The third book in the series, according to Ms. Frank, is "indefinitely on hold". Which is a nice way to say the publisher cancelled it because sales were abysmal. I completely agree with the publisher's decision to drop this thing like a hot potato. Because it was one hot mess.

To have a solid SFR universe the world building must make sense. Scientific and logical sense. It's SCIENCE fiction. You can extrapolate out the wazoo and come up with anything you want, but you have to build the foundation to support your skyscraper. The Three Worlds has no foundation to support the skyscraper she tried to build in this one.


What Went Wrong?

Image from Lisa Renee Jones
Earlier this week I blogged at the SFR Brigade about my idea of a perfect hero. It's no secret I love heroes best. I was all set to enjoy this book about a man with a reputation so vast he's become a legend.

Problem number one: He's supposed to be Special Forces, but his hair is past his shoulders. Excuse me? This guy is not a soldier, he's a psychopath in a uniform, with psychopaths for parents.

Problem number two: He's an ass.

Problem number three: He had no respect for boundaries.

Problem number four: I would not run away with this man. I'd be afraid he'd kill me.

Problem number five: Stereotypical "I'm going to take over the world because I'm EVIL" bad guy. Sorry, Ms. Jones, in the 21st century this only works for Dr. Doofenshmirtz. But he has motivation (make his perfect older brother look the fool). Adam has no motive for what he's doing.

Problem number six: Good twin/Bad twin. Good twin leads the good guys, bad twin leads the bad guys. FOR NO REASON! I made it halfway through the book and learned *zero* about these twins.

Problem number seven: Michael does not in any way cherish Cassandra, nor did he show any compassion or kindness. Even toward her. This is a HUGE problem for me. He doesn't tell her what to do either, he demands it and makes her give in by kissing her or tearing her clothes off. Preferably both.

Okay, deep breath here. Need to calm down. This book really pissed me off. On to why I think Michael is an ass, and other character issues.

The author is well established in the romance genre, specifically erotica and paranormal. The heat level on this one was average, but there was one scene with Michael and Cassandra that was borderline rape and it's what sealed the deal for me to put it down. Why do people continue to think stuff like this is okay if it's the hero doing it because he's so hot for her?

It was like she took the stereotypical paranormal hero, the ultra possessive alpha male with a bad attitude, and gave him 'roid rage. I don't remember ever having such strong negative feelings for a romance hero. Usually it takes a character like Theon Greyjoy or Joffrey Lannister to set off such passionate hatred in me. (I want to dig Theon's eyeballs out with a rusty spoon and shove them down his throat. And who doesn't love to hate the little bitch king?)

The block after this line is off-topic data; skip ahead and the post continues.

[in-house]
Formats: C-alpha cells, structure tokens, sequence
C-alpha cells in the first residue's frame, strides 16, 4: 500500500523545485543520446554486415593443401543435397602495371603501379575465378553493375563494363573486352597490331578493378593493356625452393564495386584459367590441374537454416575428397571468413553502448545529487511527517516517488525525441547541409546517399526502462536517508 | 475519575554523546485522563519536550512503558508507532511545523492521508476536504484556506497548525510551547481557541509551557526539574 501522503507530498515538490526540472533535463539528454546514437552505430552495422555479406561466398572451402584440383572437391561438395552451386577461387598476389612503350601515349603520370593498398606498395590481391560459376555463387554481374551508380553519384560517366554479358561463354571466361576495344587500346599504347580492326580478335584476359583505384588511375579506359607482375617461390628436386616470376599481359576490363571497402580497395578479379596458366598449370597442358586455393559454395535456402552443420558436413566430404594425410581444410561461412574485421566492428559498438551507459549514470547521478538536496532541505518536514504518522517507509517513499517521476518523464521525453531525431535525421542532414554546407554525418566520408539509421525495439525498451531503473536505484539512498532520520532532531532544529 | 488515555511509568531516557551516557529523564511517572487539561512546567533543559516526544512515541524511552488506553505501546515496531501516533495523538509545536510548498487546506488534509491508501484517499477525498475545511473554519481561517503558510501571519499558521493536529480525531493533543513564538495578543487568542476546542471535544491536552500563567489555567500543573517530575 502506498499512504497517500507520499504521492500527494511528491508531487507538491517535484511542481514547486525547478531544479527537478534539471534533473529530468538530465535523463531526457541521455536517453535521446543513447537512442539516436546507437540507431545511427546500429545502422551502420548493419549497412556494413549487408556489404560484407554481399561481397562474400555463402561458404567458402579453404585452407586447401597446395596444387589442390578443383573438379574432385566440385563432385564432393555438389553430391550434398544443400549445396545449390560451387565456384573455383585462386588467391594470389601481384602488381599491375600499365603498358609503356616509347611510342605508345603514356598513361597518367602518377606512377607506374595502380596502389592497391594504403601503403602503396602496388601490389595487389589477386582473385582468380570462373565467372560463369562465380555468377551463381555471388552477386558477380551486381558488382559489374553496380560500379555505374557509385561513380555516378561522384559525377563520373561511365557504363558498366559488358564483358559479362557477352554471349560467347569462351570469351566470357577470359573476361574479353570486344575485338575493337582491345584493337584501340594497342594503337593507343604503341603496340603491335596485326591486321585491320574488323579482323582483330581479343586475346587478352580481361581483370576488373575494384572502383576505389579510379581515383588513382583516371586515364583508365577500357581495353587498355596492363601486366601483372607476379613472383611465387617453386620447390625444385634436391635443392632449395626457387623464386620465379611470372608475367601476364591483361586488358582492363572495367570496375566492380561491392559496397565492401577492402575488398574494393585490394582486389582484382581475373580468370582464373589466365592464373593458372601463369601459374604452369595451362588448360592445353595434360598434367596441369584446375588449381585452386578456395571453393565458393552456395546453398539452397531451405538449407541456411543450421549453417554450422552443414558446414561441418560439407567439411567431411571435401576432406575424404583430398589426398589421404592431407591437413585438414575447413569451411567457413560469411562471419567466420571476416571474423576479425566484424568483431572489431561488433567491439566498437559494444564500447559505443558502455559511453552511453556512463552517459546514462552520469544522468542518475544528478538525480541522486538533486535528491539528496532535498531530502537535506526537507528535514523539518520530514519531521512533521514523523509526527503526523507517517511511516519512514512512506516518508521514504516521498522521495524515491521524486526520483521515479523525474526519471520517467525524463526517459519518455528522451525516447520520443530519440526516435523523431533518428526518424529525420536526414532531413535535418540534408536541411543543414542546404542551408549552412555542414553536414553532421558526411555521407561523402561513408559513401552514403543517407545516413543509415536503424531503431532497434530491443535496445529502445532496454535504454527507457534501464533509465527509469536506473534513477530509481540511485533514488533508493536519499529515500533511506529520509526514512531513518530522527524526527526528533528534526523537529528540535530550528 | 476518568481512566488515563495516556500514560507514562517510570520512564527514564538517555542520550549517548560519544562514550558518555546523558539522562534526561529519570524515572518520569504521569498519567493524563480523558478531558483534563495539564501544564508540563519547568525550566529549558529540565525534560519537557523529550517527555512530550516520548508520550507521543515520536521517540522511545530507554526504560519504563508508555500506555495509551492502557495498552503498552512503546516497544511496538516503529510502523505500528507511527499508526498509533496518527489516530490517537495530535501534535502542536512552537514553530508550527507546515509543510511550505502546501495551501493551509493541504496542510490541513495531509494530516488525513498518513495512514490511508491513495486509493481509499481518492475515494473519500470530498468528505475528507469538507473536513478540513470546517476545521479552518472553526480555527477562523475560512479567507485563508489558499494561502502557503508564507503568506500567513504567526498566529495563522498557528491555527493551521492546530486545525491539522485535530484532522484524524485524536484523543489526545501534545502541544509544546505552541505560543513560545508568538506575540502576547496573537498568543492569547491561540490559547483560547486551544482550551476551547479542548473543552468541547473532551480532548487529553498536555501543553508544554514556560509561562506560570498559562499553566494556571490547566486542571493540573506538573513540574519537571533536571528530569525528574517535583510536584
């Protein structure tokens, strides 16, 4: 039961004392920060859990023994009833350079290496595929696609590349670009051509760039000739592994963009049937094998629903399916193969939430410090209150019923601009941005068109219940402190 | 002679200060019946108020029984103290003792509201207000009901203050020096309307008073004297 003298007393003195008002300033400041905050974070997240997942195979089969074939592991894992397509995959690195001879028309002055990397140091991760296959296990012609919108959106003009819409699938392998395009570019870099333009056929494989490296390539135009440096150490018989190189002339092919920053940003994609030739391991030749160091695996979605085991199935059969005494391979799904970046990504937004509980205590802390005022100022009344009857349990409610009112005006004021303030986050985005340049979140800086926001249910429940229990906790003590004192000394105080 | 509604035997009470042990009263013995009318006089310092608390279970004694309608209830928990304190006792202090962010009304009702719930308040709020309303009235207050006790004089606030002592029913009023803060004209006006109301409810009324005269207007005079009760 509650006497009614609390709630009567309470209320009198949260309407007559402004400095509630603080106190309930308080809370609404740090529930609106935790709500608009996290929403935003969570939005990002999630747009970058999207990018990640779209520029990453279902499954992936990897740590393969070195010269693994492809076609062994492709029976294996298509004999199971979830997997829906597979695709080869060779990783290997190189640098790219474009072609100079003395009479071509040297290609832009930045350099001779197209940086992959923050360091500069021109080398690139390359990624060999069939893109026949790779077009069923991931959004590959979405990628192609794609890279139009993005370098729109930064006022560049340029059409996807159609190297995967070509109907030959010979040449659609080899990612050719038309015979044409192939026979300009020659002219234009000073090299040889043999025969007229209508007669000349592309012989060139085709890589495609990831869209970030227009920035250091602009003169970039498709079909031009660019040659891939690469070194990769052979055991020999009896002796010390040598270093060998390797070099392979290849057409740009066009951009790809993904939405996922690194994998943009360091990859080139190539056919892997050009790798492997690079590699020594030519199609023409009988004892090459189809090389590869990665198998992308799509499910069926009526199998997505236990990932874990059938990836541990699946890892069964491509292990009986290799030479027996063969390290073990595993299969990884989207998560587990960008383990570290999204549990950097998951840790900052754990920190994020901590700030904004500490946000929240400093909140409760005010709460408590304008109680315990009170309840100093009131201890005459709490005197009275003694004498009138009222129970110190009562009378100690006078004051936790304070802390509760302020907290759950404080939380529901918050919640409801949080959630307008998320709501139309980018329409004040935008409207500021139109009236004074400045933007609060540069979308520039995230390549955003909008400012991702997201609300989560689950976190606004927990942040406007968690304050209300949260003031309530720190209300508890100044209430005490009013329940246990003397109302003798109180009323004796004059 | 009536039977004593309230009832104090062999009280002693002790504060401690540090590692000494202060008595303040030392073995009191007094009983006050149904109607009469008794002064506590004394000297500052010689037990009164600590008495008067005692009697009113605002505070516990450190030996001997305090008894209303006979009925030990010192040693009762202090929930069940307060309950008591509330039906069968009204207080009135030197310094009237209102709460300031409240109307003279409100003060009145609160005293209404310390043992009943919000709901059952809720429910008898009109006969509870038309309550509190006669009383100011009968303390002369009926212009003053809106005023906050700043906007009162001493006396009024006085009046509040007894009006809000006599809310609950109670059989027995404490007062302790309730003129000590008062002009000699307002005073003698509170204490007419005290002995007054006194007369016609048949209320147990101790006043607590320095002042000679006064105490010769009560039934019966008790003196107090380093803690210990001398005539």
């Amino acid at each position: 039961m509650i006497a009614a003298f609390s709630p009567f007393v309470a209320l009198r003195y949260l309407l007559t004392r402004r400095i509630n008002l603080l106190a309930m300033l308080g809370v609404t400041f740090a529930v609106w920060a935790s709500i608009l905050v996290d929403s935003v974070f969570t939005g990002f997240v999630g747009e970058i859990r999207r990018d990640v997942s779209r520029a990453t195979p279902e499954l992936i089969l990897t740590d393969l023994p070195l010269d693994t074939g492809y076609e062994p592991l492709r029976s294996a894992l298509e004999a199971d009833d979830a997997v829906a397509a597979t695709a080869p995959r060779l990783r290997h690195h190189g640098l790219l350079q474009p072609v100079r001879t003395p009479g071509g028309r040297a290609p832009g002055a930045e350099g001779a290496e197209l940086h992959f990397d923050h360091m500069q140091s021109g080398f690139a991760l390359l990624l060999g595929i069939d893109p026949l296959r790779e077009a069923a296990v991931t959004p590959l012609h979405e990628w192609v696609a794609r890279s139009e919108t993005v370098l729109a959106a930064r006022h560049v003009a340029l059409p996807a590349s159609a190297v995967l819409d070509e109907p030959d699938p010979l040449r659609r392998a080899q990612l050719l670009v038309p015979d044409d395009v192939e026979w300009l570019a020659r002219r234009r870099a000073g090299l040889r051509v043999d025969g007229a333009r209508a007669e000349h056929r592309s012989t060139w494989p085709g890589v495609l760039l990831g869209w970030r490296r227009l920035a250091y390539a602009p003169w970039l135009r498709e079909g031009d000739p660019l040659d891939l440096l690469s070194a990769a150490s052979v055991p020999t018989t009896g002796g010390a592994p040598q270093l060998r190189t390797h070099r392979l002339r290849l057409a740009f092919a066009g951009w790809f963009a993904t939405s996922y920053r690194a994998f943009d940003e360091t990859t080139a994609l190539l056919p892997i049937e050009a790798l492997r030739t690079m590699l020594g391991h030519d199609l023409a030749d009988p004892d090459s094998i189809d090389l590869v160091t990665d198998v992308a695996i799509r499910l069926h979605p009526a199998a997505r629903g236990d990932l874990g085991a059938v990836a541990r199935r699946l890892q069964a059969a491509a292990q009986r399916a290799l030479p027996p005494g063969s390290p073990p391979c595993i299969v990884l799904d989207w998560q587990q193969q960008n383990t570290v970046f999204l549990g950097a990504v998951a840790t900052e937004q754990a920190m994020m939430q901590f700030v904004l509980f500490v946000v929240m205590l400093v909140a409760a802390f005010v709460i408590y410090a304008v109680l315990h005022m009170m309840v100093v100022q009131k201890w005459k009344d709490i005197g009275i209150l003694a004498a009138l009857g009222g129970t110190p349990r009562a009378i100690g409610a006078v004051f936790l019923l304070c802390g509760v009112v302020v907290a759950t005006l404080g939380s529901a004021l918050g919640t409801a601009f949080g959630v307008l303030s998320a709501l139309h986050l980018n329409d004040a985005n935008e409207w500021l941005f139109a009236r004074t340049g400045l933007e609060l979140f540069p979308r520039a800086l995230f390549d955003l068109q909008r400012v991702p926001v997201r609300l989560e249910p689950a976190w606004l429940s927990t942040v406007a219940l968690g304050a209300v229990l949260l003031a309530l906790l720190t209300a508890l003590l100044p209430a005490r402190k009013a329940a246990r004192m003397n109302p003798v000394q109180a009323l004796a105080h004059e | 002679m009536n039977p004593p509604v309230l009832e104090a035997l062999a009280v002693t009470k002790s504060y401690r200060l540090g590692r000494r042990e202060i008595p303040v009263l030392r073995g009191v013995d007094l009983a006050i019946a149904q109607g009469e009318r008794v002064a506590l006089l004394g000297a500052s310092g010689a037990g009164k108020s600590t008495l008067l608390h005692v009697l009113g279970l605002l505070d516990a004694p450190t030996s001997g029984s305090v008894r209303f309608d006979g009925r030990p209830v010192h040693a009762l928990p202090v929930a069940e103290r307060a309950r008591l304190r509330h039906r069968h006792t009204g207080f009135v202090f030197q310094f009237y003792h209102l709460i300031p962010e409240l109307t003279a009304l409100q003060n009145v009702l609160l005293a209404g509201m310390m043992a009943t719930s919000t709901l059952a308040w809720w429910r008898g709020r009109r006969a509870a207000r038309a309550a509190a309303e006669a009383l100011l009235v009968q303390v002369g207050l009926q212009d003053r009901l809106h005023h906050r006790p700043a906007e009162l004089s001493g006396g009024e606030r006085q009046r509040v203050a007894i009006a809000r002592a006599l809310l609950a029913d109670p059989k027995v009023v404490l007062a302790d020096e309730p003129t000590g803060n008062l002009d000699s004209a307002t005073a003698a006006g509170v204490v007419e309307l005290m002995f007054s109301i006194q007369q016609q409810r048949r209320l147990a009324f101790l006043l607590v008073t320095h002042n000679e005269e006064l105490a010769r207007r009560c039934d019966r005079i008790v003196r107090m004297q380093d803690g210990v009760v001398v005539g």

The setup I can buy, though it's not the most original. Area 51, the 1950's crash, experimental alien DNA injections to see what happens. Here's where she started to lose me. Too much PNR stuff, like dissolving into the wind, being able to control said wind, and controlling animals. How on earth does that qualify as alien? We have no idea what the aliens were like, whether they had psychic abilities or were able to control matter at the molecular level. If you're going with alien DNA you need to know the science of it and what the aliens were like.

Then there's the heroine's father, the man behind the experiments, supposedly a general. Don't buy him as military either. He's a megalomaniac, also in pursuit of world domination. What is it with all the world domination going on here? Really? You couldn't dig deeper and make these characters real instead of stereotypes? I flipped through the second half, and HE gets sexually-aggressive-bordering-on-rape too. With Michael's mother!

Next up, the PNR trope of bonded mates. In some series it's very cool how it's done, like Sherrilyn Kenyon's Were-Hunters or the mating bond in Psy-Changeling.. But this one was too much for me to swallow. I have a hard time buying alien DNA causes a mark to appear on the woman's neck and it creates a psychic connection between them, with physical repercussions ONLY on her while the bond is forming. When the process is complete she becomes a hybrid like him. Except the story harps on the fact the alien DNA can't be duplicated or cloned in any way. Unless, apparently, there are multiple exchanges of bodily fluids and then it can clone itself all it wants in the new body. I have problems with this.

So what went wrong? In short, everything. Unfortunately as I peruse the more mainstream SFR this type of shoddy worldbuilding and reliance on stereotypes is turning up quite a bit. Since this is what readers have been exposed to, it's no wonder pulling them in is so difficult.

Tossing in aliens, or in this case alien DNA, does not science fiction make.